Visitation Street (Hardcover)
Dennis Lehane Books/Ecco, 9780062249890, 320pp.
Publication Date: July 9, 2013
Chosen by Dennis Lehane for his eponymous imprint, Ivy Pochoda’s Visitation Street is a riveting literary mystery set against the rough-hewn backdrop of the New York waterfront in Red Hook.
It’s summertime in Red Hook, Brooklyn, a blue-collar dockside neighborhood. June and Val, two fifteen-year-olds, take a raft out onto the bay at night to see what they can see.
And then they disappear. Only Val will survive, washed ashore; semi-conscious in the weeds.
This shocking event will echo through the lives of a diverse cast of Red Hook residents. Fadi, the Lebanese bodega owner, hopes that his shop will be the place to share neighborhood news and troll for information about June’s disappearance. Cree, just beginning to pull it together after his father’s murder, unwittingly makes himself the chief suspect, but an enigmatic and elusive guardian is determined to keep him safe.
Val contends with the shadow of her missing friend and a truth she buries deep inside. Her teacher Jonathan, a Julliard School dropout and barfly, wrestles with dashed dreams and a past riddled with tragic sins.
About the Author
Ivy Pochoda is the author of The Art of Disappearing, Visitation Street, and Wonder Valley, a Los Angeles Times Book Prize finalist and winner of the Strand Critics Award. She lives in Los Angeles.
Praise For Visitation Street…
— New York Times Book Review
“A stunner of a literary thriller. Grade A-” -Entertainment Weekly
— Entertainment Weekly
“Visitation Street explores a community’s response to tragedy with crystalline prose, a dose of the uncanny, and an unblinking eye for both human frailty and resilience. Marvelous.”
— Deborah Harkness, bestselling author of A Discovery of Witches
“Ivy Pochoda makes the saltiness of Brooklyn’s Red Hook come to life so vividly that every time I looked up from the pages of this intoxicating novel, I was surprised not to be there. Visitation Street is imbued with mystery and danger.
— Emma Straub, author of Laura Lamont's Life in Pictures
“Visitation Street is urban opera writ large. Gritty and magical, filled with mystery, poetry and pain, Ivy Pochoda’s voice recalls Richard Price, Junot Diaz, and even Alice Sebold, yet it’s indelibly her own.”
— Dennis Lehane
“Visitation Street [is] beautiful, haunting. Ivy Pochoda brings forth the full palette of human emotions in this gripping urban drama, a story that hurts you on one page and gives you hope on the next. A marvelous novel.”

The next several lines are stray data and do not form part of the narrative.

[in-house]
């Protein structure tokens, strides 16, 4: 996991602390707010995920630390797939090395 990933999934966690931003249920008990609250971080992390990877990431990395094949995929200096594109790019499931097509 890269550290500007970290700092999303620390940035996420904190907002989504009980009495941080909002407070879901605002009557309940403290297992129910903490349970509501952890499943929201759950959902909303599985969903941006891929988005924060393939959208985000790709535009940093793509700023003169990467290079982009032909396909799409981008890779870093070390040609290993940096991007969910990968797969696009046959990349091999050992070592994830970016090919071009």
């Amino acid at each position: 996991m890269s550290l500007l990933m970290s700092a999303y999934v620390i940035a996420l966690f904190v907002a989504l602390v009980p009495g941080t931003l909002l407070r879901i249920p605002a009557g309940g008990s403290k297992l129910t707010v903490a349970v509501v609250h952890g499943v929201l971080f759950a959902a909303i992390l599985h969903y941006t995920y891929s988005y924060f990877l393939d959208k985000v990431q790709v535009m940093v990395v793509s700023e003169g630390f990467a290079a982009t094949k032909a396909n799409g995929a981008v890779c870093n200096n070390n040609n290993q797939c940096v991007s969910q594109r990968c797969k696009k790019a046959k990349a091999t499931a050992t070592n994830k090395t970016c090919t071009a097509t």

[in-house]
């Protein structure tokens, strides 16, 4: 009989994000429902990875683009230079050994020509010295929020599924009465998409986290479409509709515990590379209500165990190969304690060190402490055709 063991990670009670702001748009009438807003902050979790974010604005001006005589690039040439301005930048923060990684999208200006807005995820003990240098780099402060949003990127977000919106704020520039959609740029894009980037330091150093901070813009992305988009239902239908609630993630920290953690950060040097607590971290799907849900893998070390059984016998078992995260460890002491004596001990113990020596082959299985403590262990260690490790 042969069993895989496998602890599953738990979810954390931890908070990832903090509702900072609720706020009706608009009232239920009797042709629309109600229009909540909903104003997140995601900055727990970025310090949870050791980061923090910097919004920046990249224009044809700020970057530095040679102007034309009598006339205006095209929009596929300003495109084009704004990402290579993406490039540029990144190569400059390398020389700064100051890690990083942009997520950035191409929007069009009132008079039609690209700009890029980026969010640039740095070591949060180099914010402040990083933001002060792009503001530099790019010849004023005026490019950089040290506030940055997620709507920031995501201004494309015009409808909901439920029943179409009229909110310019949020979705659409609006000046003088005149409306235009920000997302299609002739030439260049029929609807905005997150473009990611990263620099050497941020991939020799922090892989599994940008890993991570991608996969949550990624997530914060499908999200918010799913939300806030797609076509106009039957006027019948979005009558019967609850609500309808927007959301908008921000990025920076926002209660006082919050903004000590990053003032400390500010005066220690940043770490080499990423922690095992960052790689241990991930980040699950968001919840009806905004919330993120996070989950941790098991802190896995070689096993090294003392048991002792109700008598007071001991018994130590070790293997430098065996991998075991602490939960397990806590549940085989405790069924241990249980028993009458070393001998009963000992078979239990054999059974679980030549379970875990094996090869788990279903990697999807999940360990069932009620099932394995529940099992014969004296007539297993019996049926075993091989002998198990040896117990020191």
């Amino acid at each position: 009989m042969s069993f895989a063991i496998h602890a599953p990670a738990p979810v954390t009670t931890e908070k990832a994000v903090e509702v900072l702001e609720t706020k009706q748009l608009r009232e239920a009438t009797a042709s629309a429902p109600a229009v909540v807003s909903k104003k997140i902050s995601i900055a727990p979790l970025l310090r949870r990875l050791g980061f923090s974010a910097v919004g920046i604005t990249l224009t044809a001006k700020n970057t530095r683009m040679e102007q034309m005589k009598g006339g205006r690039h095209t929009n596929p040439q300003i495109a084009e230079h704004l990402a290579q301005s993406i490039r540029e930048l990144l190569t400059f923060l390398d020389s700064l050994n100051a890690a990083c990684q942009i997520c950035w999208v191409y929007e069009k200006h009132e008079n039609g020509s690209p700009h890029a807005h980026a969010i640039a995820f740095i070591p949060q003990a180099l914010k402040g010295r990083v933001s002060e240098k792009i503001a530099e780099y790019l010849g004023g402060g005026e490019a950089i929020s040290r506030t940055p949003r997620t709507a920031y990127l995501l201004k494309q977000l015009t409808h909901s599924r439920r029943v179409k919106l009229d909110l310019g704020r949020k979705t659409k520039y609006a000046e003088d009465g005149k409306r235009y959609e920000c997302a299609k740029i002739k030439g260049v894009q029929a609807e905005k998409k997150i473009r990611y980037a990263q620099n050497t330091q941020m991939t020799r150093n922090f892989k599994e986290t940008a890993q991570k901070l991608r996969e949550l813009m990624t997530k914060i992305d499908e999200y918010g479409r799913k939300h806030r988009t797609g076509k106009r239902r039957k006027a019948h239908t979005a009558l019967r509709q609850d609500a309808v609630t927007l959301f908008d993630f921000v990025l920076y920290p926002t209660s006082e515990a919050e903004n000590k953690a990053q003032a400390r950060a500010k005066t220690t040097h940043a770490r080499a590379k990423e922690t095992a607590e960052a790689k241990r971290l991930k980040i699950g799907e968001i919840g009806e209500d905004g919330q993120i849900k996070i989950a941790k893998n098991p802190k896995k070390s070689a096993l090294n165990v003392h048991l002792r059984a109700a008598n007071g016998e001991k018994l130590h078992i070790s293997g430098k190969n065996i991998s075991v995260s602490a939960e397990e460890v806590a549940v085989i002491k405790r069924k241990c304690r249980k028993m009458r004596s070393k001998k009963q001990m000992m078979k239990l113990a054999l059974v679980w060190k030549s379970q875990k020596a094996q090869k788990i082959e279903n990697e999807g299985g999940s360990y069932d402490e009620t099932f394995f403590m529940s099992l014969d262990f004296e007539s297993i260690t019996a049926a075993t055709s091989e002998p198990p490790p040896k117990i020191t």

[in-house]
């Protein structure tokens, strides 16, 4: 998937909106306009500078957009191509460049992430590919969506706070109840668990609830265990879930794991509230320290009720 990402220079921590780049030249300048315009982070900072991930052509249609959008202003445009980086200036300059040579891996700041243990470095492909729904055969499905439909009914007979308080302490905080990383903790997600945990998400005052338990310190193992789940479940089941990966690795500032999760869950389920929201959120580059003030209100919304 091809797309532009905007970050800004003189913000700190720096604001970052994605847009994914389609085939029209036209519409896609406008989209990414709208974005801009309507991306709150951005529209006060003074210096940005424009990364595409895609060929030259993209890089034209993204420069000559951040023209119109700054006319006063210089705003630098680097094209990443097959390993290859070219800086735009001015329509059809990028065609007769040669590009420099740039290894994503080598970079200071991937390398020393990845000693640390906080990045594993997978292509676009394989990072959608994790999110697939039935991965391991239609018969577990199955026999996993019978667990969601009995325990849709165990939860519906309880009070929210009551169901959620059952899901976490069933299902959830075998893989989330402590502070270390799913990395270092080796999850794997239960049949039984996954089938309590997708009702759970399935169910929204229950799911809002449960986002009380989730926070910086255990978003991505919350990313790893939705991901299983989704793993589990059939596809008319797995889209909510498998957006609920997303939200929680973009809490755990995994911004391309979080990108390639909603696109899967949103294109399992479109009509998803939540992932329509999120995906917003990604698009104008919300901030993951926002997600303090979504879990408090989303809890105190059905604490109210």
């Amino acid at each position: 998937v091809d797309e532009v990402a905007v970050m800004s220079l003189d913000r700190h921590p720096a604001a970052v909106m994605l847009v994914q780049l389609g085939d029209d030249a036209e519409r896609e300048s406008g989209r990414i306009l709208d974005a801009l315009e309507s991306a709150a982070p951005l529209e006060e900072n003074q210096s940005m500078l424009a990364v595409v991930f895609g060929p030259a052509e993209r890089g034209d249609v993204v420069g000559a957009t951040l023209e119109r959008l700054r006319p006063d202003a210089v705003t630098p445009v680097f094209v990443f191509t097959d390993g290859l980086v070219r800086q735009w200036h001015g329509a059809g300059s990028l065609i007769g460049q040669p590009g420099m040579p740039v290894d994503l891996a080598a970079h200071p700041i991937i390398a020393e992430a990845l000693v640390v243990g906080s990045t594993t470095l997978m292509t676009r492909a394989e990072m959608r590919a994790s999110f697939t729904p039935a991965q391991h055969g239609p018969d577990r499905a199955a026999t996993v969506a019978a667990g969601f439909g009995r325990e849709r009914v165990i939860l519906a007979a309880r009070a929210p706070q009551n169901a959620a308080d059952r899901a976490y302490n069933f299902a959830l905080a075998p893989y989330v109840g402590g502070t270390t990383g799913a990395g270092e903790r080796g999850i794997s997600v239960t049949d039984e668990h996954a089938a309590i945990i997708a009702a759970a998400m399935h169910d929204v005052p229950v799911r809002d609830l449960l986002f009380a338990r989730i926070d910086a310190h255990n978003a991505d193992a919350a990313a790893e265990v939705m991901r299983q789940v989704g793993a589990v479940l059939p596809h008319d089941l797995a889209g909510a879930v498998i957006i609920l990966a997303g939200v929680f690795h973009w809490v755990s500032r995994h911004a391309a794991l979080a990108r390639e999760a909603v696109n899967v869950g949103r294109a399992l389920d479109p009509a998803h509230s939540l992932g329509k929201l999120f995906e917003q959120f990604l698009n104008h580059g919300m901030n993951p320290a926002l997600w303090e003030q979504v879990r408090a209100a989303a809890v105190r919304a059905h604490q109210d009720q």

— Michael Koryta, award winning author of So Cold the River
“Pochoda’s premise is inspired, the novel that unfolds even more so. Rich characters, surprising shifts of plot and mood. I loved it.” -Lionel Shriver, award winning author of We Need to Talk About Kevin
— Lionel Shriver, award winning author of We Need to Talk About Kevin
“Rich with characters and mood . . . Red Hook itself feels like a character-hard-worn, isolated from the rest of New York, left behind and forgotten. A terrific story in the vein of Dennis Lehane’s fiction.”
— Kirkus Reviews (starred review)
“Visitation Street has a wonderfully eerie and intriguing premise...but it’s the evocation of place, the spot-on rendering of a diverse cast of characters, and the poetic pitch of the writing that elevates the book into the sphere of literature.”
— Library Journal
“Exquisitely written, Pochoda’s poignant second novel examines how residents of Brooklyn’s Red Hook neighborhood deal with grief, urban development, loss, and teenage angst. … Pochoda couples a raw-edged, lyrical look at characters’ innermost fears with an evocative view of Red Hook.”
— Publishers Weekly (starred review)
“[R]iveting...will keep readers enthralled until the final page. The prose is so lyrical and detailed that readers will easily imagine themselves in Red Hook. A great read for those who enjoy urban mysteries and thrillers with a literary flair.”
— Library Journal (starred review)
“VISITATION STREET is a quiet, literary thriller told in lyrical, exacting prose. It’s in the vein of Donna Tartt’s “The Secret History” or Alice Sebold’s “The Lovely Bones”--Los Angeles Times”
— Los Angeles Times